There's an old investment adage that money managers toss around – "be risk diverse, not risk averse". But what does this intriguing concept really mean and why it is so important?
Risk is Good?
Risk is at the core of investment and is essential. You really cannot make any money without taking some risk, but excessive or irrational risks can be disastrous. Accordingly, there is nothing wrong being either risk friendly or risk averse. But there is something wrong with undiversified or mismanaged risk, or a portfolio that is so risk-free that it is also return-free.
The slogan above is making a very specific point and one that is extremely important. Namely, if you are both willing and able to take more than an average level of risk, you must do so sensibly. Higher risk does not mean putting all your eggs in one basket or gambling. A good higher-risk portfolio will invariably still comprise various asset classes and be managed actively and sensibly.
Consequently, at least to some extent, you can be more risk friendly than you thought, provided it is really done correctly. Prudent risk-friendliness does make sense. In other words, you should not shy away from risk per se, but away from too much or the wrong kind of risk.
Certainly, you need a level of risk that you feel comfortable with in terms of your own personal risk tolerance. Yet, by the same token, you should feel perfectly comfortable with a sensibly diversified and well-managed medium or even high-risk portfolio, rather than leaving your money in the bank rotting away for years. (For more, see What Is Your Risk Tolerance?)There have even been cases of beneficiaries suing their trustees for leaving hundreds of thousands of dollars purely in cash or bonds for thirty years. If you compare the results of a well-diversified portfolio, it is shocking how poorly a truly low or no-risk portfolio performs.
At the same time, trustees also get sued for portfolios that are almost totally in equities. Many naïve investors thought their trustees or brokers were just wonderful until 2000, after which all-equity portfolios came crashing down and the brokers were standing there like the emperor with no clothes. (To learn more, see Market Crashes: The Dotcom Crash.)
In short, you do not want either of these extremes. You need something in the middle, or possibly a bit more risky than that, but only if it is well managed.
What Does That Look Like?
I recommend that you have at least three asset classes and probably more. Equities, bonds and, say, real estate (plus cash) should be the minimum. And you can certainly extend this to private equity, foreign funds, hedge funds and so on, depending on the markets, your preferences and objectives.
You should not be trying to "time the market" precisely, but do keep an eye on all your asset classes - those you have now and those you may want in future. Furthermore, you will want to ditch some and/or reduce your existing holdings from time to time. Over time, buying and selling is essential in order to optimize your portfolio. (Learn more in, Rebalance Your Portfolio To Stay On Track.)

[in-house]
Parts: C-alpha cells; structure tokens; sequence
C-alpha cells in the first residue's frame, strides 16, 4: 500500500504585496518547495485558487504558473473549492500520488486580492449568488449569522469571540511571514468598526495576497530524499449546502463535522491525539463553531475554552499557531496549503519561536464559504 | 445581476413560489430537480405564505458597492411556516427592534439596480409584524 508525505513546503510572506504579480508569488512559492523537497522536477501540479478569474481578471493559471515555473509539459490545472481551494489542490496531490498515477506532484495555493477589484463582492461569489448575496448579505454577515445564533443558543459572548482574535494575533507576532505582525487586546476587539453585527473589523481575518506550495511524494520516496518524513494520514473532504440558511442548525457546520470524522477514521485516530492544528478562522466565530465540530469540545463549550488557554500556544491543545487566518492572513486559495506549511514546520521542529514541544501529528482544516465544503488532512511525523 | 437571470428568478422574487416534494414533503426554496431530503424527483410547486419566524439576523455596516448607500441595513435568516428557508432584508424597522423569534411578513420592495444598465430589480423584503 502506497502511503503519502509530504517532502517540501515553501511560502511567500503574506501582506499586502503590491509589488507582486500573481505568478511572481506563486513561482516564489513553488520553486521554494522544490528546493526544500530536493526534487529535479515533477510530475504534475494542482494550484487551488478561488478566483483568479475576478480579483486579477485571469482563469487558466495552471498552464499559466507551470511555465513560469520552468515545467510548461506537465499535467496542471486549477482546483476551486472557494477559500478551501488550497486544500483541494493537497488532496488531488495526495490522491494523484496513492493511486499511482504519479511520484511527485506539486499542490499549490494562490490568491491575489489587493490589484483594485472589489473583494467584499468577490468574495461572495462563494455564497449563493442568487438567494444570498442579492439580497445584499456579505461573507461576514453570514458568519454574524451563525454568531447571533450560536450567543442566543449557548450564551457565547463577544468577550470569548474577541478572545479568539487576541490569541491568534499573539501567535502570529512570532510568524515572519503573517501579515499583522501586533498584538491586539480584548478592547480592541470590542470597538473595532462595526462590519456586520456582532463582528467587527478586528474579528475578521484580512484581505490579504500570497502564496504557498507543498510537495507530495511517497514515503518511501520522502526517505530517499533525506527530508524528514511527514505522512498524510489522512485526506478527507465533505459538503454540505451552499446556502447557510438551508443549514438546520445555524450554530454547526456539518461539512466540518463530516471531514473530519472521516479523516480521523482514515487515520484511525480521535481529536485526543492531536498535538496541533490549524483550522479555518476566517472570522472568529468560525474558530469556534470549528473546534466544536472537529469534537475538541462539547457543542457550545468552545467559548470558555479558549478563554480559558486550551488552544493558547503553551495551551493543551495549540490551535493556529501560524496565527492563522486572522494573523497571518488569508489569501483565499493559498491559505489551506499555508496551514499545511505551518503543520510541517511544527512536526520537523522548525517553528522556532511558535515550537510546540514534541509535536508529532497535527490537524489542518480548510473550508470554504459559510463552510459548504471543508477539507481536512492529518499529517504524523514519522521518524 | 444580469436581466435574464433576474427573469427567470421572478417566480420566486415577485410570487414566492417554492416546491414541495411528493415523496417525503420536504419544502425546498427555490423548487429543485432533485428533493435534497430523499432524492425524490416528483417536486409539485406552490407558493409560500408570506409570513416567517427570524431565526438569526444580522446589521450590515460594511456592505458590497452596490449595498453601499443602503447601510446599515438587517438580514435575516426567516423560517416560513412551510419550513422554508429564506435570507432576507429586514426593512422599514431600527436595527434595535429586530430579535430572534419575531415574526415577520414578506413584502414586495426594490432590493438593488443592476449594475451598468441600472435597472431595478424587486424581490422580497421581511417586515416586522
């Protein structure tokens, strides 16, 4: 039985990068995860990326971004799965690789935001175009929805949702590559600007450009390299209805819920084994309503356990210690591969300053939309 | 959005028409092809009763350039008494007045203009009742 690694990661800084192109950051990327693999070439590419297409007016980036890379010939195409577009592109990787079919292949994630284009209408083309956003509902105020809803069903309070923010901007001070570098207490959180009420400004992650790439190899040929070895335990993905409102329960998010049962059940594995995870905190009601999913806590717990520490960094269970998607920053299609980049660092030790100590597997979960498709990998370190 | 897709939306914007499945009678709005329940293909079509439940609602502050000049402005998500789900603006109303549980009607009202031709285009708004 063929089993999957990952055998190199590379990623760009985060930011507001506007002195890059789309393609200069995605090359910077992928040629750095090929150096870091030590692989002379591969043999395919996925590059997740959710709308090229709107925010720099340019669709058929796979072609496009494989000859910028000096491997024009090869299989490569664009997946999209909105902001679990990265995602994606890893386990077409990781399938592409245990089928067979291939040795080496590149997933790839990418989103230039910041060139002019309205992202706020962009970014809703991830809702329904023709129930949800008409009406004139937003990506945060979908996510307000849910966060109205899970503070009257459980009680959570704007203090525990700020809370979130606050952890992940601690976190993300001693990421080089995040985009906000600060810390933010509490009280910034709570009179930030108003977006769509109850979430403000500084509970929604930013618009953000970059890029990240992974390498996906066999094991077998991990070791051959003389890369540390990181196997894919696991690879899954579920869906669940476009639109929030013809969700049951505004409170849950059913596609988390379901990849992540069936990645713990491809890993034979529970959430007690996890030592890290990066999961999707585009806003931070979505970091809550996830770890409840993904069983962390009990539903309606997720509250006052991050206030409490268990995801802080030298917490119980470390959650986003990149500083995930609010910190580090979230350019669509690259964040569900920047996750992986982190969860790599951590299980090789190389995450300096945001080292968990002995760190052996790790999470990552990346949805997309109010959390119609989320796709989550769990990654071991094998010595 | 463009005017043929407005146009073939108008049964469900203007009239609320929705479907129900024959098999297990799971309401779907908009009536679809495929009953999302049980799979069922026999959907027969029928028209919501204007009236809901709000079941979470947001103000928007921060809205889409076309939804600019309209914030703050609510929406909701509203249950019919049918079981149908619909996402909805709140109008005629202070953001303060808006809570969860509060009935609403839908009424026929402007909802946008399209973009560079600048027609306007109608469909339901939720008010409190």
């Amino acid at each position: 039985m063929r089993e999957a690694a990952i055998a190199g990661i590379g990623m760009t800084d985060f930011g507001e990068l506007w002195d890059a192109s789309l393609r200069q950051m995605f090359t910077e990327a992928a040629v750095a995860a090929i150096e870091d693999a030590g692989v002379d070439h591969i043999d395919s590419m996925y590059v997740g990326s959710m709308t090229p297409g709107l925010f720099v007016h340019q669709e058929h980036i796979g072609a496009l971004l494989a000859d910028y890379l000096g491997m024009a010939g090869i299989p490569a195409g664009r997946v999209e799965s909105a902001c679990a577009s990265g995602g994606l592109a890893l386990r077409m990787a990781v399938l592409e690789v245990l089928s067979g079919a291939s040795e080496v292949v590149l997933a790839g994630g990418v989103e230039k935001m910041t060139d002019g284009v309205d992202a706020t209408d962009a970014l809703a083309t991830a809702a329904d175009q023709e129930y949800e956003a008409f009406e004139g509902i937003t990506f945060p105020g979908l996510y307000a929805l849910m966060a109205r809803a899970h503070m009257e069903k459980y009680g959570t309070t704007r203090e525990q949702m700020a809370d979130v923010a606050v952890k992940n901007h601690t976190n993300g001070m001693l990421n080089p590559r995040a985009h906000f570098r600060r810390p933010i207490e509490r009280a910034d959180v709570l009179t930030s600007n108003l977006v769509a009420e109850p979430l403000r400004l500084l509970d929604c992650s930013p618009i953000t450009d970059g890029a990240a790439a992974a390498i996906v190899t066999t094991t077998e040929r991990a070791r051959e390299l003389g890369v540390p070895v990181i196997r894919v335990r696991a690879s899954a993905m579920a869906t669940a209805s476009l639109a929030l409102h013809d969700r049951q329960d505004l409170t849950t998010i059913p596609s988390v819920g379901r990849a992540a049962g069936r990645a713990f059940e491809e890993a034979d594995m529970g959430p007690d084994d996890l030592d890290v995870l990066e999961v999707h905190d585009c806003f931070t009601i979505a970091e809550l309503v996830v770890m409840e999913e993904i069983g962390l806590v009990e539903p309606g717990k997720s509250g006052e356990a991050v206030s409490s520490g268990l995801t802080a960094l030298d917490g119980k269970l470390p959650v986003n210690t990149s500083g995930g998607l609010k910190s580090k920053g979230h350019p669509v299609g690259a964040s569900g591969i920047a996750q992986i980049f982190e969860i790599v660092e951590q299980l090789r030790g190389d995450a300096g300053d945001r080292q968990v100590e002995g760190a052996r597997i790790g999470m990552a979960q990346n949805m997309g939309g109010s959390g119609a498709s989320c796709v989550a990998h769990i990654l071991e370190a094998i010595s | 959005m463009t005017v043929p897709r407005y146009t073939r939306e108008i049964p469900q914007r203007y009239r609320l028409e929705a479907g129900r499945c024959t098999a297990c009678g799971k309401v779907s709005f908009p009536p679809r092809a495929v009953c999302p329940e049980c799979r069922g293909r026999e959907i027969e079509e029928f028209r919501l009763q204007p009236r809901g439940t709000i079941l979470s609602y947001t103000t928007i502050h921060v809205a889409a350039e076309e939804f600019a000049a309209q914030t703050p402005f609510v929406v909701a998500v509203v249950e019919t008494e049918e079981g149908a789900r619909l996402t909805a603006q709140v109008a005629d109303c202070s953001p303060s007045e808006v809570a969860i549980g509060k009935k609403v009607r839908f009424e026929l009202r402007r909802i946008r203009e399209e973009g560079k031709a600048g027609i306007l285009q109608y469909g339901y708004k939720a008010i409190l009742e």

It is also important to set at least some limits, such as on exposure to U.S. equities, or to particular strategies. For instance, you may want to have some value-based funds and some that are simple trackers. Similarly, some stop-loss procedures are often indispensible, particularly with higher risk assets, so as to avoid disastrous plunges in value.
You also need to know how your different strategies interact with each other and understand how good and bad investments mutate and evolve over time. The essence of the matter is to start with a sensibly diversified portfolio and to keep it sensibly diversified over time.
Isn't This Rather Complicated?
It can be, but need not be. If you work with a good advisor or even on your own, you can keep it simple and still do well. You do not need excessive numbers of assets to diversify and active management does not have to be all that frequent.
A really active stock-picking process with masses of buying and selling can be a full-time job, and given the benefits, is often a fool-time job. For most investors, you and/or your broker just need to meet every few months (possibly monthly), or ad hoc if something changes suddenly. You can take a look at what you have, how it is doing and whether there are any danger signs with your current assets, or anything promising out there that you do not yet have. This is not a big deal and neither terribly stressful nor time-consuming. (For more, check out Evaluating Your Stock Broker.)
But if you just leave your money stagnating in the bank or drifting up or down like a ship in the ocean, you are unlikely to do well. Furthermore, you won't reap the potential benefits of taking the right risks at the right time.
The Bottom Line
Tempting as it may be for cynics or those who really cannot be bothered with their money, just avoiding risk is not clever and not the answer. It is impossible to earn a decent rate of return over time on a portfolio that is too conservative. It will avoid losses in crashes, but also avoid profits in the good times. And there are always good times and bad times for each type of asset class.
The real trick is to take the right risks in the right quantities at the right times. No one can get all of this spot on, but you do not need to do so in order to optimise your portfolio. You just need to have a sensible level of diversification, even at relatively high levels of risk, and be willing and able to both monitor the portfolio and take action when necessary. (For more tips, see Risk And Diversification: Diversifying Your Portfolio.)